Unless they feel that they are "part of the implementation", i.e. the standard libraries, then they shouldn't.
The rules are fairly specific, and are slightly more detailed than some others have suggested.
All identifiers that contain a double underscore or start with an underscore followed by an uppercase letter are reserved for the use of the implementation at all scopes, i.e. they might be used for macros.
In addition, all other identifiers which start with an underscore (i.e. not followed by another underscore or an uppercase letter) are reserved for the implementation at the global scope. This means that you can use these identifiers in your own namespaces or in class definitions.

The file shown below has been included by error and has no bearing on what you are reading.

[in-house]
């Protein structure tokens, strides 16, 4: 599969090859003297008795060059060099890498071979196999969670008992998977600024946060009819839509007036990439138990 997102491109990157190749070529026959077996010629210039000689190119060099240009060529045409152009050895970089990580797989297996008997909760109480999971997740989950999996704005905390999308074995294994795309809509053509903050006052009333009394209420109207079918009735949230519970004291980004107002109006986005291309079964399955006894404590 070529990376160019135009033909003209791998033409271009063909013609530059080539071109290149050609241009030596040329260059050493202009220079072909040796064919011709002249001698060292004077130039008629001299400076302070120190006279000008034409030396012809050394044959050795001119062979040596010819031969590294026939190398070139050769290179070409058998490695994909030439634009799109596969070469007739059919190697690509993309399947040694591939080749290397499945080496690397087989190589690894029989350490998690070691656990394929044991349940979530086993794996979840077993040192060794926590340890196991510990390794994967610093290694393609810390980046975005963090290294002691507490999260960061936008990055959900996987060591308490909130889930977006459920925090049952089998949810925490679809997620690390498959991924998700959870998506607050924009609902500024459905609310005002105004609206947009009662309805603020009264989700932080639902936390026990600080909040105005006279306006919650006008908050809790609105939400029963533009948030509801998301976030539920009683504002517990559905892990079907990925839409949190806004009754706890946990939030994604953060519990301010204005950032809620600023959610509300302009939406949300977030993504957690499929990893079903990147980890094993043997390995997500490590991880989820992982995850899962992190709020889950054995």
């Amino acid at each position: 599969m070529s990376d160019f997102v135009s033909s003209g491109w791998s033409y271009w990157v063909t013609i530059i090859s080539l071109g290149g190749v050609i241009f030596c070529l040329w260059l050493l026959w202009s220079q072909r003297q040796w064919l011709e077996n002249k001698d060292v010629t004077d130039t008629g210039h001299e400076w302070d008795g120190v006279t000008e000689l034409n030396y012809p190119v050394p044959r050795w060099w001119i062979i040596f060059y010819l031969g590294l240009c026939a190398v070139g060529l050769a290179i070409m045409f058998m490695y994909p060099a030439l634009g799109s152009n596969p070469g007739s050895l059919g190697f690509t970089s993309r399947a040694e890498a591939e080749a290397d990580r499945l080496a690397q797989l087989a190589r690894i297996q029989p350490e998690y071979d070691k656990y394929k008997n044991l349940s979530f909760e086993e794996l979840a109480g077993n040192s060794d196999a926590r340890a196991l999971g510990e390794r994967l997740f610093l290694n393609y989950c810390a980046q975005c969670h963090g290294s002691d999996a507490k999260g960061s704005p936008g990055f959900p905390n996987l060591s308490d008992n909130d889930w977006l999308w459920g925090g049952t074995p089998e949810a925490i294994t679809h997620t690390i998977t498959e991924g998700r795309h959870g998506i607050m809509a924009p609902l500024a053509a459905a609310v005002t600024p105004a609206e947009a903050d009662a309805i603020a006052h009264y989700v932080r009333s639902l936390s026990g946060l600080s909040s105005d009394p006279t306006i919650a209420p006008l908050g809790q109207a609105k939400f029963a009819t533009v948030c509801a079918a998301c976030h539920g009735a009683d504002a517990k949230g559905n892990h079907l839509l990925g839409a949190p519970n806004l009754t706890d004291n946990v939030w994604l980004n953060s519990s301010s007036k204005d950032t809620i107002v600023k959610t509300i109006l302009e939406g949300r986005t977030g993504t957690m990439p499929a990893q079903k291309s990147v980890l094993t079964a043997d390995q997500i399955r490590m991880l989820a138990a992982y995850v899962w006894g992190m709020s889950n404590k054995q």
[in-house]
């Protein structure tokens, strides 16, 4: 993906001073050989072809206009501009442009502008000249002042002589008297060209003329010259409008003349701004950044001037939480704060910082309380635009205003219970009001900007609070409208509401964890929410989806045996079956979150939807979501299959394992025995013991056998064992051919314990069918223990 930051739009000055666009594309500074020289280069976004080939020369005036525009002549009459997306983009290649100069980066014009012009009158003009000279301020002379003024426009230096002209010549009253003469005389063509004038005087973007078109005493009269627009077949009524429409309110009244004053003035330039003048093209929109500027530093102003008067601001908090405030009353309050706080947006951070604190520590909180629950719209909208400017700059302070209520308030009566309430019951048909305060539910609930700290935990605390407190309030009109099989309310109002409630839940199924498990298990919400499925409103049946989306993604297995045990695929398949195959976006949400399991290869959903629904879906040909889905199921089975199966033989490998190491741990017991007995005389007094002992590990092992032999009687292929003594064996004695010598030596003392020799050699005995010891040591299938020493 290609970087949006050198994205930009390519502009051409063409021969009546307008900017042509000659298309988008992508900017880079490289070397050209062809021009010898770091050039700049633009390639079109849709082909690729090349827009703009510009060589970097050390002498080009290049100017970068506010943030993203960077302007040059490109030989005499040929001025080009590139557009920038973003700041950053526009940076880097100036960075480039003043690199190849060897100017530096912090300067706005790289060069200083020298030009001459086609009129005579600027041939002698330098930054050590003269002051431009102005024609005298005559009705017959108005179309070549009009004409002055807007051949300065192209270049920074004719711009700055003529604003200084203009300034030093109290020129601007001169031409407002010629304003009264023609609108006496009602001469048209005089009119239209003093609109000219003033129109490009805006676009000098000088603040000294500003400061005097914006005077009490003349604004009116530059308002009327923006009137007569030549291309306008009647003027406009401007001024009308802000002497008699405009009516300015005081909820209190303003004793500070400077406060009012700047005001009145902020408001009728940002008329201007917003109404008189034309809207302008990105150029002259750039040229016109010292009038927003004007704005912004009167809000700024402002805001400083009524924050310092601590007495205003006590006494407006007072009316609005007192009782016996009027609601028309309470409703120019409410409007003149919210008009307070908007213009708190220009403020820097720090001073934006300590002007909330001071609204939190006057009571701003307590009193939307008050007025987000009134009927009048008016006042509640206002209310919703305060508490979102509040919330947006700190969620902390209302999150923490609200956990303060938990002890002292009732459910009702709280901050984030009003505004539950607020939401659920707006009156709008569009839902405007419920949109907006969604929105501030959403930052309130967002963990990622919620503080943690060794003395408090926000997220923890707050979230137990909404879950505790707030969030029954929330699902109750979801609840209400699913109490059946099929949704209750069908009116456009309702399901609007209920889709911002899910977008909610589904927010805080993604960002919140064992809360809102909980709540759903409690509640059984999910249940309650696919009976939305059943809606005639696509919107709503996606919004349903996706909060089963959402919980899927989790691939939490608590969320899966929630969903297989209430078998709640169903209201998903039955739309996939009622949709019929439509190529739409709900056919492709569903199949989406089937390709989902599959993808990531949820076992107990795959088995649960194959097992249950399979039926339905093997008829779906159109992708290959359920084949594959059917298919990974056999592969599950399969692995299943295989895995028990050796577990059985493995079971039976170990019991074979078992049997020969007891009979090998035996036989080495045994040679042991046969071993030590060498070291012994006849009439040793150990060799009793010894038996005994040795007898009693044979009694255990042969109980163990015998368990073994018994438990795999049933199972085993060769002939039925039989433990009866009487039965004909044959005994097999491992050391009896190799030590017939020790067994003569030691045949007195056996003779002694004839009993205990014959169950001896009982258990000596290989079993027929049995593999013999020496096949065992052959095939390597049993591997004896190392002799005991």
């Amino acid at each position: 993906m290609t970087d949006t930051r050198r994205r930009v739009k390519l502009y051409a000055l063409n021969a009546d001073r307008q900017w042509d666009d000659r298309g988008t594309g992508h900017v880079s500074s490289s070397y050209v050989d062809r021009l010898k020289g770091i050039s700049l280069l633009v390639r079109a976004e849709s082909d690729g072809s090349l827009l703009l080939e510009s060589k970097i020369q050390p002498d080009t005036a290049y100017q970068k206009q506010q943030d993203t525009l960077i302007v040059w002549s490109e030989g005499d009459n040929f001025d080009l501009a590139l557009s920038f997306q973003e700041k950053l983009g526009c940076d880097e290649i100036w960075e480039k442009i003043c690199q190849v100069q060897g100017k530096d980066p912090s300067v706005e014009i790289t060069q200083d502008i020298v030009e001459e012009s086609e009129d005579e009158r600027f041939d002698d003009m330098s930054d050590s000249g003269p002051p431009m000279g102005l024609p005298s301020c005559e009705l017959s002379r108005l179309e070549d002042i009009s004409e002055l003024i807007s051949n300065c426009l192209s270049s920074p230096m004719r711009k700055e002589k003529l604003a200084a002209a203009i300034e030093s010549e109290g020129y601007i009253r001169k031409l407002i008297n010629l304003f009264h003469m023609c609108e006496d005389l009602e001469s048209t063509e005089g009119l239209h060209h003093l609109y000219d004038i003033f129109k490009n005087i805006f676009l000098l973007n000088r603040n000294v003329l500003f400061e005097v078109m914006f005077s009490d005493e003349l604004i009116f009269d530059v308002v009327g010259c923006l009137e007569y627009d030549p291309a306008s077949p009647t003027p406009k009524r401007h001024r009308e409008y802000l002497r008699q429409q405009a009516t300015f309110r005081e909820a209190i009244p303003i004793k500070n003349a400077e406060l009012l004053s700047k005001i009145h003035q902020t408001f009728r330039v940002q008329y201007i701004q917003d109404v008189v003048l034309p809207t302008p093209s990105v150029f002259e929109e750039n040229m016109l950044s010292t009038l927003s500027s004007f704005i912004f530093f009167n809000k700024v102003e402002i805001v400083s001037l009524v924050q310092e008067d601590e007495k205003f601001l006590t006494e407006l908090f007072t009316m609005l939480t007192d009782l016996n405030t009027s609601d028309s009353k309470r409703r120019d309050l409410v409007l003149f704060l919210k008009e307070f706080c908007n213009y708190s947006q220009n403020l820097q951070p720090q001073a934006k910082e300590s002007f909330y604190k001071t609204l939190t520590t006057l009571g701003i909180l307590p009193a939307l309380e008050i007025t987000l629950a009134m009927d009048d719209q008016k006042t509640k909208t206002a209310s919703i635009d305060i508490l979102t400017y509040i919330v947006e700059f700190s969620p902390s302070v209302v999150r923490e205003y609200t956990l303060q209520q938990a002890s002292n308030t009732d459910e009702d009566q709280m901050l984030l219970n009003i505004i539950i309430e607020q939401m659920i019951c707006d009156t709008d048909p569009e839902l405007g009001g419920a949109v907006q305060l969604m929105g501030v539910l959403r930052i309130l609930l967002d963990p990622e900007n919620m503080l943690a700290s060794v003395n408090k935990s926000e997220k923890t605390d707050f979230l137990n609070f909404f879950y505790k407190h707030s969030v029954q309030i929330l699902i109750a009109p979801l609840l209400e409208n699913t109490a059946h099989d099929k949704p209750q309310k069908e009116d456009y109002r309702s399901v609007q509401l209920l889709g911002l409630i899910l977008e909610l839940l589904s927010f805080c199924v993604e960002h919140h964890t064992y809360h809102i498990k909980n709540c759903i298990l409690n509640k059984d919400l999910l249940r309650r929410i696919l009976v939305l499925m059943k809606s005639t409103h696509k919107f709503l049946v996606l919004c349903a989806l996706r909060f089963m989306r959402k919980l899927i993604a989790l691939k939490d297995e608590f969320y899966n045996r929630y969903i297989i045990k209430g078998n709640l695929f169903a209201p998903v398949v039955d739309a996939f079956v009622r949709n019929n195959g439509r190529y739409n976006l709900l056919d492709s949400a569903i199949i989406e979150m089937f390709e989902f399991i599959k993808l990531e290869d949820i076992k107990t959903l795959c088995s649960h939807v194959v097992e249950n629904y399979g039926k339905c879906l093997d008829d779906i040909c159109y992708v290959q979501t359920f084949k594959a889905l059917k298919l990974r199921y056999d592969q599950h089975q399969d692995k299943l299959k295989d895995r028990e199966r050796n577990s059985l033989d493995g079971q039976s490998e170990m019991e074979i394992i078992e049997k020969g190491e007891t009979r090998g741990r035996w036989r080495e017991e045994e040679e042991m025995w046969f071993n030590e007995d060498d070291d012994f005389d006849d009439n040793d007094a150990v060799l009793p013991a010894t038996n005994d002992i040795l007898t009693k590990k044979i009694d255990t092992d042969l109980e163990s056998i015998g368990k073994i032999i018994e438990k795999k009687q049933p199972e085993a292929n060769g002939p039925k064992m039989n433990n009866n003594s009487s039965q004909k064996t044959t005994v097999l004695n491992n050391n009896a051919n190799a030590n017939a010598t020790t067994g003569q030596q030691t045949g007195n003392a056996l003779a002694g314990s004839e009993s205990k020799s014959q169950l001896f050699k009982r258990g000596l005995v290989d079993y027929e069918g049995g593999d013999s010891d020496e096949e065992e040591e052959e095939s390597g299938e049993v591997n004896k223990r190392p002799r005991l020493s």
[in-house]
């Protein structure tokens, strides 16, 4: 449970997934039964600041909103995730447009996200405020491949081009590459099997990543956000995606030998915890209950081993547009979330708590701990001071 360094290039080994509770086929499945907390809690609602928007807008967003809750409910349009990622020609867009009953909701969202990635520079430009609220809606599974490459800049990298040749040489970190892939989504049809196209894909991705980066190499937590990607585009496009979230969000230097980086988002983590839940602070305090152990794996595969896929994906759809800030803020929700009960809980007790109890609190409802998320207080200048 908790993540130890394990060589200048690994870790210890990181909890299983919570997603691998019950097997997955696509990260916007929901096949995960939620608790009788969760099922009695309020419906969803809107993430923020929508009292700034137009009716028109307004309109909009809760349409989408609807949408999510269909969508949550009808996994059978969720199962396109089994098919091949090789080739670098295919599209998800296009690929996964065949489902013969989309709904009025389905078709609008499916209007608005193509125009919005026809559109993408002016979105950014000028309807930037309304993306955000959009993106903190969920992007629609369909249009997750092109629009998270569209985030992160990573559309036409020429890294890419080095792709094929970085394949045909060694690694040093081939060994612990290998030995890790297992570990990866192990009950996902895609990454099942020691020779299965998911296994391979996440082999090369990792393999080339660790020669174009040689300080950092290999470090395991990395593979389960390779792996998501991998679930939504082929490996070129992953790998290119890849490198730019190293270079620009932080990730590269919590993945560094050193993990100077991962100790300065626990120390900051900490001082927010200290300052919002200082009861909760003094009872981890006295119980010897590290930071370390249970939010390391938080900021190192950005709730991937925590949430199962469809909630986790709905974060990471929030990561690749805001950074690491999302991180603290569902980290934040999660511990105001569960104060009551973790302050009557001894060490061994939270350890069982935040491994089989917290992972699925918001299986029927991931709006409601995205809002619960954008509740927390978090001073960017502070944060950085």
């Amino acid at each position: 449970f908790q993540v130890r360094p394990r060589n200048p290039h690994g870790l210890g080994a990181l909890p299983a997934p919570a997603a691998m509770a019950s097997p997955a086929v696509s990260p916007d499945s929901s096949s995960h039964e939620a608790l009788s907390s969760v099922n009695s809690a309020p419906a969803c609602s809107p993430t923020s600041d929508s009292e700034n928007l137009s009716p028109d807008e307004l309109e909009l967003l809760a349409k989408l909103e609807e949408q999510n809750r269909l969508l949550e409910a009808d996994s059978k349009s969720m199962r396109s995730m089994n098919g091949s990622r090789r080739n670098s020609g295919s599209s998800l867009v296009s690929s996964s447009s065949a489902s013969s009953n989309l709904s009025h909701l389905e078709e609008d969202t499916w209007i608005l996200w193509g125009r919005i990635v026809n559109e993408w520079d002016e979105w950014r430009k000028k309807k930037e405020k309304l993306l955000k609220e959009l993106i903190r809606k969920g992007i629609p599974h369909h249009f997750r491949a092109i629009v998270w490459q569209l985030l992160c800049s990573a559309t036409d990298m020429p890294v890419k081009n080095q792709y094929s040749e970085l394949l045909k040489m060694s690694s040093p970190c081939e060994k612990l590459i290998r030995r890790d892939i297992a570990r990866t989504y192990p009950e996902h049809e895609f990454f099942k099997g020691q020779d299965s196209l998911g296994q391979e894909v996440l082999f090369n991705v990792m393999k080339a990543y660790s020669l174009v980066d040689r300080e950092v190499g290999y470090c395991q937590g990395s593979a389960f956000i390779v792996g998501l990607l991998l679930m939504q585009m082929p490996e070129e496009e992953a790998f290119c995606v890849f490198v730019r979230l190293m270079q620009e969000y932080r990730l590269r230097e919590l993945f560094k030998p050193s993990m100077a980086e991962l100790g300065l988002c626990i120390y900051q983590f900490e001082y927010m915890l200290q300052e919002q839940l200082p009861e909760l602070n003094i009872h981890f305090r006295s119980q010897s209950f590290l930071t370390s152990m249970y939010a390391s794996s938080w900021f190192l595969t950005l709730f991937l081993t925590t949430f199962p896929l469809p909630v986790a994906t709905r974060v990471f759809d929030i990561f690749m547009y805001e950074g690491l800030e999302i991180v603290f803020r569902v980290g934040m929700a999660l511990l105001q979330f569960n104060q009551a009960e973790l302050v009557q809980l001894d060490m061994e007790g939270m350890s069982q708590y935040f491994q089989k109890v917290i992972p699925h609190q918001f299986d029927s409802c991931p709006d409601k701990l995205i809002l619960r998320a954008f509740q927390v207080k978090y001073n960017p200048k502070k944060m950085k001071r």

This is why Microsoft use function names with a leading underscore and all in lowercase for many of their core runtime library functions which aren't part of the C++ standard. These function names are guaranteed not to clash with either standard C++ functions or user code functions.